The first two days were great. Day three was a little tough, and today got off to a little bit of a rough start. But, very little of the that had to do with the writing. Plus, once I got going, hitting that 10k milestone gave me a boost of added motivation. Also, I’m in the middle of a big dialogue scene with lots of conflict, and I’m building to this twist that I am really excited about, so that all helps.
If you’re also participating in NaNoWriMo, I hope your writing is also going well! I’ll try to post another update mid-month. In the meantime, happy writing and/or reading!
A little while back I asked for advice on what I should do to streamline my reading tracking for 2021. After posting that, I spent some time thinking about why I track reading metrics, and what metrics, if any, were most important to me. My hope was that, if I could reduce the amount of data I want to keep track of, maybe I could eliminate the spreadsheet, at least.
Then, because I knew that journaling about what I was reading was important to me and something I definitely wanted to add, I watched a bunch of YouTube videos where folks showed off how they set up their reading journals. Turns out that there are a LOT of really inspiring reading journals out there.
Many of these reading journals have extensive artistic collage layouts with lots of washi and stickers, and most include some sort of tracker for “days read.” I’m not sure how artsy I’m going to get with my reading journal, but I did decide to incorporate a few of the more popular spreads, with my own personal twist, of course.
My plan is to use Goodreads as my book database since I’ve already got all my shelves set up so I know what I own and haven’t read yet and if it’s on my Kindle or on my bookshelf. I also use it to keep track of what books I have on hold at the library, and what’s on my TBR. Plus, it’s easy to sort things by number of pages or title or author or whatever. But… I don’t review stuff there.
That’s where the reading journal is going to come in.
Step one: I took a plain (not dotted) Leuchtturm that I had in my stash of blank notebooks, and started covering it with bookish stickers.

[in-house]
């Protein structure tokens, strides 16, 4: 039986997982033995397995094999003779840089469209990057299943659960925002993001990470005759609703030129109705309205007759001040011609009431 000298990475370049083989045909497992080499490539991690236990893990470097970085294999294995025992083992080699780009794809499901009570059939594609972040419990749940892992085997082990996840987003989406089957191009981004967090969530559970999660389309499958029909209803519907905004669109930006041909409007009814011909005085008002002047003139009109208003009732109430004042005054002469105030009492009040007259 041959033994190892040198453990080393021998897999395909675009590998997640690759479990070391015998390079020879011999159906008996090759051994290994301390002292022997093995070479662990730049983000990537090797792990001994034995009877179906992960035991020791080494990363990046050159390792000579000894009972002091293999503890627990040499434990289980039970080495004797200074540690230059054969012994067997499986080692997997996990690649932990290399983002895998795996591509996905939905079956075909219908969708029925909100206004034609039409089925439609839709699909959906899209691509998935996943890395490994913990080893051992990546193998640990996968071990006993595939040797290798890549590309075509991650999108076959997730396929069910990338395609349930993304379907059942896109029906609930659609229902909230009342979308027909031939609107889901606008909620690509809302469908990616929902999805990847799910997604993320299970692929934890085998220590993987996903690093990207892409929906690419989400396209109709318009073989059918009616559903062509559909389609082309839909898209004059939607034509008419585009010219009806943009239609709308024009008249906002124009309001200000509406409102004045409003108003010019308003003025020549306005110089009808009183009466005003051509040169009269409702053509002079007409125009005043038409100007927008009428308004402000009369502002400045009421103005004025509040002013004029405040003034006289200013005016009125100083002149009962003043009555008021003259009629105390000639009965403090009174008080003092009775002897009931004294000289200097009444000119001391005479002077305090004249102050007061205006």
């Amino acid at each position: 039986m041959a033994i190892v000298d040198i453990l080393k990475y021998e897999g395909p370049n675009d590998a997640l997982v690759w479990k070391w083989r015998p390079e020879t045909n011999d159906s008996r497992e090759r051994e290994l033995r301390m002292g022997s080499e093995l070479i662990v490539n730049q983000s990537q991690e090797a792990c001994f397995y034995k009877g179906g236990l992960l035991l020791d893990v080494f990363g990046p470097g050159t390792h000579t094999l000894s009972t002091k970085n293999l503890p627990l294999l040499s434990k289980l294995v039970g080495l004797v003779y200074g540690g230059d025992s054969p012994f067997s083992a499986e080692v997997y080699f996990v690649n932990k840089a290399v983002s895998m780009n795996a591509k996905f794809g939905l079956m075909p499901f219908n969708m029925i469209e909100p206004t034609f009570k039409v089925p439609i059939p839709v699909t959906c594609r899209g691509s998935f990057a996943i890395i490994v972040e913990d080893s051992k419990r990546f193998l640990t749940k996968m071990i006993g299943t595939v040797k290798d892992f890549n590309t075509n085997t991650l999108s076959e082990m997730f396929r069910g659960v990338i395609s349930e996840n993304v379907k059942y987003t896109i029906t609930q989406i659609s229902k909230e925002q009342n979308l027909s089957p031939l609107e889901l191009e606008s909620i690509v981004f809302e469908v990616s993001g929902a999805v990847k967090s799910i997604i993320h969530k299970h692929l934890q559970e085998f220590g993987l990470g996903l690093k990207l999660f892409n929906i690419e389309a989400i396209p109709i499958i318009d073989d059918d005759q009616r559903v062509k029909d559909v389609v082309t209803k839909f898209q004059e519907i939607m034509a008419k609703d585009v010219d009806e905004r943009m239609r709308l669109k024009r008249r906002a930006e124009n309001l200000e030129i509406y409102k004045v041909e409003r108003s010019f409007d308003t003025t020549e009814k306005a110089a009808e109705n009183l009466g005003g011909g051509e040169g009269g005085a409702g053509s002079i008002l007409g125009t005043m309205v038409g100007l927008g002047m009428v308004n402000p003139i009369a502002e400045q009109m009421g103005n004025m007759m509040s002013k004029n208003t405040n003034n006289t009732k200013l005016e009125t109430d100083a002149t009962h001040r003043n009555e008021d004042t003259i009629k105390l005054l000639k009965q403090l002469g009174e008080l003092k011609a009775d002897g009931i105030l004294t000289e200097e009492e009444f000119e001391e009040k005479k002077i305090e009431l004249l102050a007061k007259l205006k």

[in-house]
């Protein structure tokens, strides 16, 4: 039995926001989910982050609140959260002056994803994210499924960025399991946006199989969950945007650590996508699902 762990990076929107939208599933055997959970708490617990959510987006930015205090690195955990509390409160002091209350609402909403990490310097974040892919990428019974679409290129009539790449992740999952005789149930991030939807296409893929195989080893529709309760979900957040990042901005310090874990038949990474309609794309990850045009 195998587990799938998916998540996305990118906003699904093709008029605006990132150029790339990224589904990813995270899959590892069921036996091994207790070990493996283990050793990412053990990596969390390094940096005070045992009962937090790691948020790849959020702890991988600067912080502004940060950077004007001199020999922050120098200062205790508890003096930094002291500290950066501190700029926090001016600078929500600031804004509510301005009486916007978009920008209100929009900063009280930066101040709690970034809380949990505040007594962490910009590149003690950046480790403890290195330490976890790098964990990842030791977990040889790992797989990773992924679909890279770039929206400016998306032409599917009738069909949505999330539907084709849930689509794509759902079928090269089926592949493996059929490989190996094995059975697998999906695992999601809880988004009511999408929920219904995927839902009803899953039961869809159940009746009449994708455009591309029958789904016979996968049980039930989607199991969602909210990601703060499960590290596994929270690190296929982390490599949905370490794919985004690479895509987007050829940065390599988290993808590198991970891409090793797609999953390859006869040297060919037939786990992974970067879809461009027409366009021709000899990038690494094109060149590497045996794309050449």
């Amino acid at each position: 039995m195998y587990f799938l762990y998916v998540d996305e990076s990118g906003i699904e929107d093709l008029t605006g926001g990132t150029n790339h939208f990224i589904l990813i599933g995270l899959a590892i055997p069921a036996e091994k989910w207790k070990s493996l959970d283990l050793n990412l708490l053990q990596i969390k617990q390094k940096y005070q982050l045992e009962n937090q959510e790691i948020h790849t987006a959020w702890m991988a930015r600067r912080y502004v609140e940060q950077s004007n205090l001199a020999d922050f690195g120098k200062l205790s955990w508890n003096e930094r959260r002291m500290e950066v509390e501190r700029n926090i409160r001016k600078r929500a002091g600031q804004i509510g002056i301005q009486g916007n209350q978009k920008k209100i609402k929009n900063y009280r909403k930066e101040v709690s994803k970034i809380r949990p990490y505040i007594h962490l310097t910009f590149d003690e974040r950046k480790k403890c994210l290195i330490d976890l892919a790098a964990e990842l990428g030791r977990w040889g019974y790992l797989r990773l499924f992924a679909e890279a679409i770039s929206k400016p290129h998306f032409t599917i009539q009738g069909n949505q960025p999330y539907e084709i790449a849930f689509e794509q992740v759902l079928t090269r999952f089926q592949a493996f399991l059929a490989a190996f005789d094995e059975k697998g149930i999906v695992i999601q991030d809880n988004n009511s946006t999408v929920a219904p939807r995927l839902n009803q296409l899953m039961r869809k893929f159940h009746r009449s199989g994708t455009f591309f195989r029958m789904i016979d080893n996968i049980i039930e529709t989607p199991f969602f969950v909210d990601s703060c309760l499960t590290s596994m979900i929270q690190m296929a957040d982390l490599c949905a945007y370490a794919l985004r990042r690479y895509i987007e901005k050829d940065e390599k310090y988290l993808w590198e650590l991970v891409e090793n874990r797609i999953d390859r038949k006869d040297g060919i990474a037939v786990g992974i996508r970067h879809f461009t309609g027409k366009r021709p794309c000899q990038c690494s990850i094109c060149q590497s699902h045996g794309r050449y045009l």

Next I took my list of ideas from the YouTube videos I watched and started laying them out in pencil. Once I was happy with what I had, I started inking things in and adding color.
I started with a title page that also serves as a key for my “year in review” bookshelf on the next pages.
I divided the two pages into three “shelves.” My plan is to draw books on these shelves in clumps that correspond to the months of the year, starting in the upper left where you can see that I wrote “January” on the black strip that serves as the top of the shelf. If you look closely, you can see that I’ve penciled in some books on the shelf as placeholders.
Once January is over, I’ll go draw in the appropriate number of book spines in some combination of horizontal and vertical, leaving space for February on the same half of the page. Depending on how many books I read in January, I may just hold off on drawing these in until after February. I’ll add the titles to the spines and then color them in according to genre, adding a little red heart on the spine if the book is also a romance.
Once that was set up, I spent some time drawing a grid to track my reading stats, and making a page for my 2021 reading goals.
My plan is to capture my reading stats each month and then enter the data here. In general, I decided that I wanted to track the following things:
Total books read (goal is at least 52, or one per week on average)
How many books I read that were published in 2021
How many Indie published books I read
How many books I read in each format (audio, ebook, and paper)
How many books I read that I own vs. that are from the library